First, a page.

09-04-2013 12:28 PM - last edited on 05-23-2018 01:59 PM by BiggAl
There have been a few threads about the propreitary 14pin PSU connectors and that there's no aftermarket support for upgrades. But it's been a little while, and Lenovo (around the office, my staff are calling them "Le-No-No" now) hasn't change policy, or offered an upgrade.
We have just received several of these i7 PC's and they all have the useless 280w PSU's. Those are severely limiting in what video cards can be installed, as anything over 55w will knock the PSU over. That means, no decent cards. A Quadro 2000 is, at 51W, about as far as we can go.
My CDW rep has been working to find a solution for us, but without any success. So I'm bringing it to the community before I have to re-evaluate our desktop hardware choice.
Has anybody made either an adapter or a PSU that will work on the Lenovo 14-pin motherboards?
(Oh, and yes, I've read http://forums.lenovo.com/t5/A-M-and-Edge-Series-ThinkCentre/M92P-14pin-power-supply-connector/m-p/84... . No help there. Thought I'd post a clear question here in hopes that someone has started making adapters.)
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09-18-2013 04:57 AM
I have the same problem with this **bleep**ty power management. 280w with no option of an upgrade... What did they think when they built this?
however I did some research and found this:
Did anyone try this yet? Can it be used safe on the system? And will it do the work that it should do?
09-19-2013 06:28 AM
This works fine. I've done it in my M92p, among other things, with the intent of upgrading the video card.
Here's a link.
09-21-2013 06:47 AM - edited 09-21-2013 08:36 AM
Good call on adding the front fan to cool the upgraded graphics card. Did you attach it directly to the front grill with silicone mounts? I also added ventilated PCI slot covers to mine (a low cost option Lenovo should consider as standard like Dell and other pc makers.)
I just saw the "LiteOn" symbol on the PCB of your stock power supply. My M91p Tower used a LiteOn power supply with standard ATX connectors, until I replaced it with a Corsair. Got to wonder why Lenovo switched to proprietary connectors.
09-21-2013 07:00 PM
The front fan is an 80mm unit blowing inwards. If you take the front cover off, you can see the mounting holes. It mounts nicely with a silicone nail kit. I believe that FRU 03T9722 is an optional fan for that location.
I like the ventilated slot cover idea. Now I just need to figure out what graphics card to get. Maybe something along the lines of a GTX 660. Assuming it will physically fit in that location.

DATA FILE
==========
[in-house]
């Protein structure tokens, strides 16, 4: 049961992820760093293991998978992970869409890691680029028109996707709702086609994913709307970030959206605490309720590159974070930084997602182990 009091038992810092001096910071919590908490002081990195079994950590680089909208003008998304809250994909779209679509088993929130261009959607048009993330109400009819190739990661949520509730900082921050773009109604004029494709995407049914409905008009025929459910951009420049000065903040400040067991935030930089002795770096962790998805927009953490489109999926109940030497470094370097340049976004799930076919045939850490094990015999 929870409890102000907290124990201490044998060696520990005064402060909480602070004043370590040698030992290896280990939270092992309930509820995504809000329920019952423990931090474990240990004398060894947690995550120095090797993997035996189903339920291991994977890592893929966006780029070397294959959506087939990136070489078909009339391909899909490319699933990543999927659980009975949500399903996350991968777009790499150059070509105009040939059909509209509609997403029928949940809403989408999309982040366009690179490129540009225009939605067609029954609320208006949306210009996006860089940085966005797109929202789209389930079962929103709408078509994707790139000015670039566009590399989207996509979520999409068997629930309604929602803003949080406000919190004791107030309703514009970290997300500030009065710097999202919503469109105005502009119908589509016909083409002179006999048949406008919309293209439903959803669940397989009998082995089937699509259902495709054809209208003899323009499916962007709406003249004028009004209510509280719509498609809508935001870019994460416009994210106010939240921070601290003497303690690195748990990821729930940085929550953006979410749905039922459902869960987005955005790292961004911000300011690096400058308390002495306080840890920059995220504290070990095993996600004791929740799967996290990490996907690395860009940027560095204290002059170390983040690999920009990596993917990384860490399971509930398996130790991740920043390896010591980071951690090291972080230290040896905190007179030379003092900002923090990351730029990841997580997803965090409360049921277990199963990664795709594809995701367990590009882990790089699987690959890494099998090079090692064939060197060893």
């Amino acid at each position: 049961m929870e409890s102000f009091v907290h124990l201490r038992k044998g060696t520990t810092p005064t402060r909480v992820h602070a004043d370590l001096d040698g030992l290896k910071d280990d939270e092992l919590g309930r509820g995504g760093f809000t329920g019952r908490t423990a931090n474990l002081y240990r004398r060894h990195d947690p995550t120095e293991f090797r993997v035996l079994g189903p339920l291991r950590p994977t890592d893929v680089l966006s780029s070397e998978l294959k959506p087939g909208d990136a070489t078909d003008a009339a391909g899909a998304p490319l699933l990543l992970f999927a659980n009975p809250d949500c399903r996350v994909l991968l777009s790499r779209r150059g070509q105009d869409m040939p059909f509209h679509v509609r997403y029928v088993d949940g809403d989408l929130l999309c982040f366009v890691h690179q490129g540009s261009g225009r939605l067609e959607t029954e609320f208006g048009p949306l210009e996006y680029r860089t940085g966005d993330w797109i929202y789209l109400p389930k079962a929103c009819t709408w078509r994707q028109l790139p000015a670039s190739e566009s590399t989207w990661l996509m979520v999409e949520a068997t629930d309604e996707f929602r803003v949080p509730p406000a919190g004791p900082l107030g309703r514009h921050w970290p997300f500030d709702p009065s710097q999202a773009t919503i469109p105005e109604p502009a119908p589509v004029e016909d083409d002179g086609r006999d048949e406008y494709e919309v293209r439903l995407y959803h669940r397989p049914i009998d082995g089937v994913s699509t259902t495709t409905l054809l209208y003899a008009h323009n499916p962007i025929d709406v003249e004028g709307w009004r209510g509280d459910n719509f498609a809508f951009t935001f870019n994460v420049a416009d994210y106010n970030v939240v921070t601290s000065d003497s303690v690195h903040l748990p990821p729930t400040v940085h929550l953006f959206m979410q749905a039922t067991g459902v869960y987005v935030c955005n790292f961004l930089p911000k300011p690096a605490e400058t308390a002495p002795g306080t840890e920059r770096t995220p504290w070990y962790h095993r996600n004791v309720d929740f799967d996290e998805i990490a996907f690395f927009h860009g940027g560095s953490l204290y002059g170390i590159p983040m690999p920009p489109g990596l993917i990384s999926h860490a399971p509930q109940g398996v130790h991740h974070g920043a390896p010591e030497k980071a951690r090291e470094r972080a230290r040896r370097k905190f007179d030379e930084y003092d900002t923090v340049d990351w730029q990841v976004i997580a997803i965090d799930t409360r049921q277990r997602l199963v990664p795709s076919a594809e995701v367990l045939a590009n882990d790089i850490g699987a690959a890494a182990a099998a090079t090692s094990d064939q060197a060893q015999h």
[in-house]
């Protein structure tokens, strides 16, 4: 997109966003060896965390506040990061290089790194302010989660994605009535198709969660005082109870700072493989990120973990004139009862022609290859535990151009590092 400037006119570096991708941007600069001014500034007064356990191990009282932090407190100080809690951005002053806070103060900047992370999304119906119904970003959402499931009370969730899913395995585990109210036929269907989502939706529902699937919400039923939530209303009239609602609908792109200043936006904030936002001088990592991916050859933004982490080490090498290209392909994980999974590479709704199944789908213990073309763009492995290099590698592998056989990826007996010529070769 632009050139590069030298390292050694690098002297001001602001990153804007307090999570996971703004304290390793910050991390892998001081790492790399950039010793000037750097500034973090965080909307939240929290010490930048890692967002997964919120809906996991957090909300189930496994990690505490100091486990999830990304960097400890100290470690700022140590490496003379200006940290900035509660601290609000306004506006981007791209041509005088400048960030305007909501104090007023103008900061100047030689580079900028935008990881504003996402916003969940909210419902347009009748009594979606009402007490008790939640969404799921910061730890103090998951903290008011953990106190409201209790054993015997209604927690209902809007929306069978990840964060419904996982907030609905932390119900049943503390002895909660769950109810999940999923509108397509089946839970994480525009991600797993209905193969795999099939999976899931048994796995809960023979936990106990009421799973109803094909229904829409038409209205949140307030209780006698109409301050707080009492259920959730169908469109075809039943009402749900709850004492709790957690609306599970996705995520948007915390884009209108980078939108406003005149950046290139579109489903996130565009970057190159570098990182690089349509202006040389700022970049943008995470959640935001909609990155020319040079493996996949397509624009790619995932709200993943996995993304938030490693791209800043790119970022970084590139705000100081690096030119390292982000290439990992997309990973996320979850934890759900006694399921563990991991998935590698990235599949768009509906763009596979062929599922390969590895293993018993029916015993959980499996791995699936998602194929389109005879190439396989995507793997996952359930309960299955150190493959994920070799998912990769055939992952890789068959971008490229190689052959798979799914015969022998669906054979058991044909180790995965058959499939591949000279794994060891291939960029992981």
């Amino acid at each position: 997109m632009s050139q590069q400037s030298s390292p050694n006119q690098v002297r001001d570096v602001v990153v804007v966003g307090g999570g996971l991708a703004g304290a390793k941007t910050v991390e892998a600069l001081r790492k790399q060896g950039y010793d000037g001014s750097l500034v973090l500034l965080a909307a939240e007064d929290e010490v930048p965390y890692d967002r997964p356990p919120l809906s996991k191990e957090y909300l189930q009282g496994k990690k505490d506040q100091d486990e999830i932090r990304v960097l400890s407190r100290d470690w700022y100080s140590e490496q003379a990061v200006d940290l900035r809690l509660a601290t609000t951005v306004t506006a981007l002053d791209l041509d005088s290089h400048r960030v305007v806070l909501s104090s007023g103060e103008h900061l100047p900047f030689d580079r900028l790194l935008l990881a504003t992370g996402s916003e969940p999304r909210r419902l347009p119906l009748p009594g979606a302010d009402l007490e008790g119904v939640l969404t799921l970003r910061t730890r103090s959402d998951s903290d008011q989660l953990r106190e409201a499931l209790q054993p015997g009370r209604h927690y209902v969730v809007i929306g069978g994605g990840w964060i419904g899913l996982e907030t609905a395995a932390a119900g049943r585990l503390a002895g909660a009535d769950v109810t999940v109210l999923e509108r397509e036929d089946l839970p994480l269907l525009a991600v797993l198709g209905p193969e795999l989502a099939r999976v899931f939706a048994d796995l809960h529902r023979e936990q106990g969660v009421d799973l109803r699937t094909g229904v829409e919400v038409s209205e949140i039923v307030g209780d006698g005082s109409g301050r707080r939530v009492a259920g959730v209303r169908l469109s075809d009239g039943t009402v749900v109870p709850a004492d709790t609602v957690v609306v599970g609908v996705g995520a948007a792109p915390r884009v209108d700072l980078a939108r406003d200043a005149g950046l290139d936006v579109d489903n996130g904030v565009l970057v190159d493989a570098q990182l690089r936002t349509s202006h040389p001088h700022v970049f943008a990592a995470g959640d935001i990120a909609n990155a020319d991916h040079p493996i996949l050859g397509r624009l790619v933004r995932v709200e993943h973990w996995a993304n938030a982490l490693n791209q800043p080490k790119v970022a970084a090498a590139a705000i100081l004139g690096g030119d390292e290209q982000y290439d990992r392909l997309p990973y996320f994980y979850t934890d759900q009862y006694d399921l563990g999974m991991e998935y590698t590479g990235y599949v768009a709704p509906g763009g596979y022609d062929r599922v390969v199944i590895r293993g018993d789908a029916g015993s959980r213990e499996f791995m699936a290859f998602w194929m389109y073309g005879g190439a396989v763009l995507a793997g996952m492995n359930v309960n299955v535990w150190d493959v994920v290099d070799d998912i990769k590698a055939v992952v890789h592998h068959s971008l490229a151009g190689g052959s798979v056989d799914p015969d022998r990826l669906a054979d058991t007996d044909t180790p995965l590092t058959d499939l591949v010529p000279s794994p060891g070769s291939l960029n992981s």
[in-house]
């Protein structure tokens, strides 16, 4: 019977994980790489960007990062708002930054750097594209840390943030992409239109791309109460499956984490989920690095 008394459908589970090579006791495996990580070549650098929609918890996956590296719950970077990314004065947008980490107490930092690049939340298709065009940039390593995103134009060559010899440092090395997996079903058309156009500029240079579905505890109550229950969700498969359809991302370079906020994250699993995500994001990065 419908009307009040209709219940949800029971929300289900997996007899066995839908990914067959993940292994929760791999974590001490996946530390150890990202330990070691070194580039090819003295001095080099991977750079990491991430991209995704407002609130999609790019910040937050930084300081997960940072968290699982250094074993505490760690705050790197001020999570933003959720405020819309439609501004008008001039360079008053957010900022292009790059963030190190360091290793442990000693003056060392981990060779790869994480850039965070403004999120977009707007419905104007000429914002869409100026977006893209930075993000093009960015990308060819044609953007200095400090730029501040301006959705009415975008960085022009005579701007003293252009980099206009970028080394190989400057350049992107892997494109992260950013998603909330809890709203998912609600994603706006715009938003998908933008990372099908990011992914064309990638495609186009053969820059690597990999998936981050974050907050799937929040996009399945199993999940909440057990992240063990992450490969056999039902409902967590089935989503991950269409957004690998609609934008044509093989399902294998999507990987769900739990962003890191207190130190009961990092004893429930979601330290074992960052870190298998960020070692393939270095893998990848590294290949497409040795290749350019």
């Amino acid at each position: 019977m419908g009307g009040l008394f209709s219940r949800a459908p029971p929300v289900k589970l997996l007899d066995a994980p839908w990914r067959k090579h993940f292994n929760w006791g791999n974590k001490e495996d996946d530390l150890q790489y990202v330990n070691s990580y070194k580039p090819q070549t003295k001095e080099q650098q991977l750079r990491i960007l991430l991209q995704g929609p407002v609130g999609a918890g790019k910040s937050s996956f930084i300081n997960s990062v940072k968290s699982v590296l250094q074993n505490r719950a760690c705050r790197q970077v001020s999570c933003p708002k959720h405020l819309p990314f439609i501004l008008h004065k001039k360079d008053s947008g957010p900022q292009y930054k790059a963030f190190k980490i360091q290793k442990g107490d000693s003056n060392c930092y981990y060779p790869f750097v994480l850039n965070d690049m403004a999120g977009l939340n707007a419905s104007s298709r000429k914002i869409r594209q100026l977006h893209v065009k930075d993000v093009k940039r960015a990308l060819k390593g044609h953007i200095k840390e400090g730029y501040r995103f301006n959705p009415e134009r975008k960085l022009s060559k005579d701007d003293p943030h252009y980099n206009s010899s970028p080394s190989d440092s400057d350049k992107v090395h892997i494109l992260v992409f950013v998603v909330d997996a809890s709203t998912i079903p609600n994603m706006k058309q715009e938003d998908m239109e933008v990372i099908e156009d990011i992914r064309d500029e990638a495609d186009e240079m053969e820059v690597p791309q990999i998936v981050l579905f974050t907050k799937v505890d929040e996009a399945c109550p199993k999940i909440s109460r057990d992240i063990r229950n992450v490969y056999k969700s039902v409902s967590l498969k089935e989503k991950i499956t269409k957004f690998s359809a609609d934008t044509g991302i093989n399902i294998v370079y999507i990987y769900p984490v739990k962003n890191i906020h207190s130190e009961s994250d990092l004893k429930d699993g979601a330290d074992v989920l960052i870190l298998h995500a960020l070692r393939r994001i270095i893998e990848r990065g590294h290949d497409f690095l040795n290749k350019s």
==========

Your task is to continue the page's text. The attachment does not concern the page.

I think the proprietary connectors in this case all comes down to cost. This motherboard design didn't require a full ATX spec power supply, so why use one. It costs less to have a special one made when you spread the expense out over the thousands of units you will need for production.
09-23-2013 06:23 PM - edited 09-23-2013 06:24 PM
Thanks. It could be the front grill on the M91 is different, there's square mounting points for the factory fan bracket on mine, but not any for direct fan attachment. I was able to get a 92mm fan mounted at 3 corners using the round grill holes that roughly aligned.
You might consider an AMD card, as they are thermally more efficient than Nvidia, plus BIOS support for AMD is better known on this system.
01-05-2015 12:01 PM
I think the reason for the new power connector is the simplified power system of the Lenovo mainboard. There is only a very small 5V rail for standby power, anything else runs from strong 12V rails. So lesser cables and a smaller connector is enough, and the mainboard may spread power to other devices, removing the need for a massive amount of cables running from the PSU.
On the other hand, most usual power supplies have a strong 5V rail too. This one would be useless on the Lenovo, and may impose problems if not used due to uneven load on the 5 and 12V rails.
So replacing the original supply by an other supply is a little risky, as it might lead to an unstable system, as 1) the 5V line is not used and 2) the 12V line may be overloaded. The original supply provides 2 x 16 A = 32 A for 12V while for example one 420W PSU I came around only provides 20 A at 12 V, while the remaining power is provided at 5V. Such an supply may suffer overload even at an 280W usage inside the Lenovo ThinkStation.
Now what to do about? The correct PSU would provide for example 500W with most of it, eg. 48 A on the 12V line. Only such an supply would power the ThinkStation with a additional powerful GPU without violating the official power spec of the PSU.
There is no such PSU I guess, and hence there are no PSU sporting the Lenovo connector except the orginial one. Using the adaptor is a little risky, however if enough peoply tried this successfully, there is no reason to not try it... However, power issues are hard to debug and may lead to strange problems or rare lockups then blamed on software.